Ben here with the Thursday edition of #BenInNature presented by our friends at Carter Bank & ...

Ben here with the Thursday edition of #BenInNature presented by our friends at Carter Bank & ...

Ben here with the Thursday edition of #BenInNature presented by our friends at Carter Bank & Trust!

I was walking into a hardware store the other day when I saw this guy hanging out next to the front door. This is Tenodera sinensis, better known as the Chinese mantis!

The Chinese mantis is native to China, Japan, Korea, and other neighboring countries, but it was accidentally introduced to the U.S. in 1896 by an employee at a plant nursery near Philadelphia. Much like the European mantis (Mantis religiosa), it was later intentionally introduced in order to combat pest insects. If you've ever purchased a mantis ootheca (egg case) to release praying mantises into your garden, it was probably one of these two invasive species.

Chinese mantises are skilled predators, and they will feed on everything from insects and spiders to small reptiles and amphibians. In some rare cases, they will even eat hummingbirds! Unfortunately, it will also eat other mantids, including our native species like the Carolina mantis (Stagmomantis carolina) that are generally much smaller. Our native mantid species are in decline, and it's believed that one of the major factors is not just predation from invasive mantid species but also the inability to compete with these species for food. Speaking anecdotally, I find that I'm much more likely to find one of the invasive species out in the field than one of the native species.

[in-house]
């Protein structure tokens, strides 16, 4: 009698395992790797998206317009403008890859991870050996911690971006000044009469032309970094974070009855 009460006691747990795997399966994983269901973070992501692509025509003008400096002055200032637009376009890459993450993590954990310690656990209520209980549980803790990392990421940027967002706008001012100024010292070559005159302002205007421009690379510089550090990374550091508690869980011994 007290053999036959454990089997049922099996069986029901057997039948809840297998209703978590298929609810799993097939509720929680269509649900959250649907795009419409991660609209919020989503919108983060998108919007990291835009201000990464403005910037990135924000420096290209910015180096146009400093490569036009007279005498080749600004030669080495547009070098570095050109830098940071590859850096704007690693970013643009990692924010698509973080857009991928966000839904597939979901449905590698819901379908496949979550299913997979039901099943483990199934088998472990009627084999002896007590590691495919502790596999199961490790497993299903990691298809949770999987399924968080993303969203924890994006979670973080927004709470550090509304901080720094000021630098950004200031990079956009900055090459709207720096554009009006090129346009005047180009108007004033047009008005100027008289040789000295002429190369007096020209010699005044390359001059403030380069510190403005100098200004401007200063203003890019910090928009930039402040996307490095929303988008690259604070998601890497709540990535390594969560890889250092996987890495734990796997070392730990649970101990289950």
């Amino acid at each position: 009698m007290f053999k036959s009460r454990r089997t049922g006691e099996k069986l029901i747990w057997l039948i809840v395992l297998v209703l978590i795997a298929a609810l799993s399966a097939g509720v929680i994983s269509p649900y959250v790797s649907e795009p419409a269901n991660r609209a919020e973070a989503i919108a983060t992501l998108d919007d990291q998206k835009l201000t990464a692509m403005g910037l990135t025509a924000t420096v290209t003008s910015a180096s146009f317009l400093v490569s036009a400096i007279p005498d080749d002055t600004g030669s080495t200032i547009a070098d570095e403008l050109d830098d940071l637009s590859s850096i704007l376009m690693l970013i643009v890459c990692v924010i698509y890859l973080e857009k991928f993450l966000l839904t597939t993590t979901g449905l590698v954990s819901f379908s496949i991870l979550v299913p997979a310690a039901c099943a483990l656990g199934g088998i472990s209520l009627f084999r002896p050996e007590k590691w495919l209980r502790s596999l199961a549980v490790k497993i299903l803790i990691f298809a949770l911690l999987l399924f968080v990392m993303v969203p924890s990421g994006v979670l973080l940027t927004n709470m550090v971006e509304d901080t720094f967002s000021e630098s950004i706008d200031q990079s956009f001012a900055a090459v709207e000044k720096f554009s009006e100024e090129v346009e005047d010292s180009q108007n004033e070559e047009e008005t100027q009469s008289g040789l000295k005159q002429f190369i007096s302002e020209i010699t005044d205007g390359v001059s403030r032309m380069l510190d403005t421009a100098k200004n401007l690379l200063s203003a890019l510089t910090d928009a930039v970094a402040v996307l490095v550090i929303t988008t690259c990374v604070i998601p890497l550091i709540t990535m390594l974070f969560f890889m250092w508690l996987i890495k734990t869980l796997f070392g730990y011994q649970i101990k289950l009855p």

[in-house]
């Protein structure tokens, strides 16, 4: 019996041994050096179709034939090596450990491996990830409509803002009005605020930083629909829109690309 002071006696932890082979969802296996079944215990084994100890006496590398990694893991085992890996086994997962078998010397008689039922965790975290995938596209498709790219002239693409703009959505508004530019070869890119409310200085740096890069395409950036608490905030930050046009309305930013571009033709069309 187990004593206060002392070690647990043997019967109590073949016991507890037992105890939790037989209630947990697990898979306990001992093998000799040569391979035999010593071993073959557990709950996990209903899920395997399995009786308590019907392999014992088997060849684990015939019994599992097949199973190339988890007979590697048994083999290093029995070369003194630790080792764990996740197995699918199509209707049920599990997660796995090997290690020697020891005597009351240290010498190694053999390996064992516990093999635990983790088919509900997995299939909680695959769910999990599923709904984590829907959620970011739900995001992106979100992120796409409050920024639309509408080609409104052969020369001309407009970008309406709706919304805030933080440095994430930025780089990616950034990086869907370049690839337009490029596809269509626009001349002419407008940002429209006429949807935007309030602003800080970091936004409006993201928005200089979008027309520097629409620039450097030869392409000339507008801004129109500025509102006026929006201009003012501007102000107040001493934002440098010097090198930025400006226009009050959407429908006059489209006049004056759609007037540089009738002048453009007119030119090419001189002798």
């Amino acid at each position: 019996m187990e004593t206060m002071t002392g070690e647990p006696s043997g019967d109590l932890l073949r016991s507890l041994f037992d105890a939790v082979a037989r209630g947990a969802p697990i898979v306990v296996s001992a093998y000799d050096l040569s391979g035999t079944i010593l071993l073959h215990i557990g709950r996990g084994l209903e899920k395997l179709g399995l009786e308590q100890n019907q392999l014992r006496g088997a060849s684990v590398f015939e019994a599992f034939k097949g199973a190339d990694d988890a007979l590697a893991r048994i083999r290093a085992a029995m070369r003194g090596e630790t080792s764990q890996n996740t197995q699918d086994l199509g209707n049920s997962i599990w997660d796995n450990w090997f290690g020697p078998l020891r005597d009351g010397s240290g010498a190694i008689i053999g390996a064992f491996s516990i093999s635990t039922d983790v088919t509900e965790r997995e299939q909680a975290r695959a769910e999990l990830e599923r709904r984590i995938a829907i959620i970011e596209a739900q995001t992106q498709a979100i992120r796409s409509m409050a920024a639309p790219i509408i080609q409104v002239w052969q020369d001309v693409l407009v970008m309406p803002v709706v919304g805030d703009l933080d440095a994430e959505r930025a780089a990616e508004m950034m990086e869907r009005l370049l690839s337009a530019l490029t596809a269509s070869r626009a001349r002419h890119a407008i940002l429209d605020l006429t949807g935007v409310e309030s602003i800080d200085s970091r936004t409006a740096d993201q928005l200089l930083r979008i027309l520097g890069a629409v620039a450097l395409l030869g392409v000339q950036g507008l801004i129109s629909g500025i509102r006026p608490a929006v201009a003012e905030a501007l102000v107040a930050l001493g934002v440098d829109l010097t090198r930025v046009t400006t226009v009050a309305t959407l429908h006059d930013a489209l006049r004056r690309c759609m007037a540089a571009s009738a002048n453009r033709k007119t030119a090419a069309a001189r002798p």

If you're looking for an unusual pet, the Chinese mantis is said to make a great one! They adapt quickly to humans and after enough interaction will even allow hand-feeding!

ABOUT #BenInNature
Social distancing can be difficult, but it presents a great opportunity to become reacquainted with nature. In this series of posts, Administrator of Science Ben Williams ventures outdoors to record a snapshot of the unique sights that can be found in the natural world. New updates are posted Monday - Friday, with previous posts highlighted on the weekends. This series of posts is made possible thanks to the support of VMNH Corporate Partner Carter Bank & Trust (

If you discover something in nature that you would like help identifying, be sure to message us right here on Facebook with a picture (please include location and date of picture) and we'll have our experts help you identify it!

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